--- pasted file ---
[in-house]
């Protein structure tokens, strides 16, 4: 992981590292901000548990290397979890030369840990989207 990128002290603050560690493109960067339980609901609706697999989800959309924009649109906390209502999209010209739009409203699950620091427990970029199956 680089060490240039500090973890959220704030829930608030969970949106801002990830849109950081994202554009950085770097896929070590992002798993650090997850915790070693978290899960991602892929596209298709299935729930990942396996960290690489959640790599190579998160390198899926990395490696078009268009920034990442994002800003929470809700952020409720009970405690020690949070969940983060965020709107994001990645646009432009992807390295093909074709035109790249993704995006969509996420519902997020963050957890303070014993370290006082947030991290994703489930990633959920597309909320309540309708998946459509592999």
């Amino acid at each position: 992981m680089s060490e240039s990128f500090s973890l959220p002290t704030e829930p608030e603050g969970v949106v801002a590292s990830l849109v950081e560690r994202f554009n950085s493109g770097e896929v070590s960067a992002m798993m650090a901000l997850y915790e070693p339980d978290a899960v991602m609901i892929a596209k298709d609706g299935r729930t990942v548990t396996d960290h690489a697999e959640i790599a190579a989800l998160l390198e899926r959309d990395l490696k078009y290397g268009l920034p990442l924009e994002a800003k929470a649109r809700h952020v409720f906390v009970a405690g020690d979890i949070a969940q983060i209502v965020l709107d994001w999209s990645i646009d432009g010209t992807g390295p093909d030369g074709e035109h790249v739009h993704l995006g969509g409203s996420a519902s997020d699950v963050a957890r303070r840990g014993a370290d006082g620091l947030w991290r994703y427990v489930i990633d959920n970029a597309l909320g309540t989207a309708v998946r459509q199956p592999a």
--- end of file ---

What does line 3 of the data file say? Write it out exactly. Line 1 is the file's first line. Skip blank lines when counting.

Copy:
């Amino acid at each position: 992981m680089s060490e240039s990128f500090s973890l959220p002290t704030e829930p608030e603050g969970v949106v801002a590292s990830l849109v950081e560690r994202f554009n950085s493109g770097e896929v070590s960067a992002m798993m650090a901000l997850y915790e070693p339980d978290a899960v991602m609901i892929a596209k298709d609706g299935r729930t990942v548990t396996d960290h690489a697999e959640i790599a190579a989800l998160l390198e899926r959309d990395l490696k078009y290397g268009l920034p990442l924009e994002a800003k929470a649109r809700h952020v409720f906390v009970a405690g020690d979890i949070a969940q983060i209502v965020l709107d994001w999209s990645i646009d432009g010209t992807g390295p093909d030369g074709e035109h790249v739009h993704l995006g969509g409203s996420a519902s997020d699950v963050a957890r303070r840990g014993a370290d006082g620091l947030w991290r994703y427990v489930i990633d959920n970029a597309l909320g309540t989207a309708v998946r459509q199956p592999a």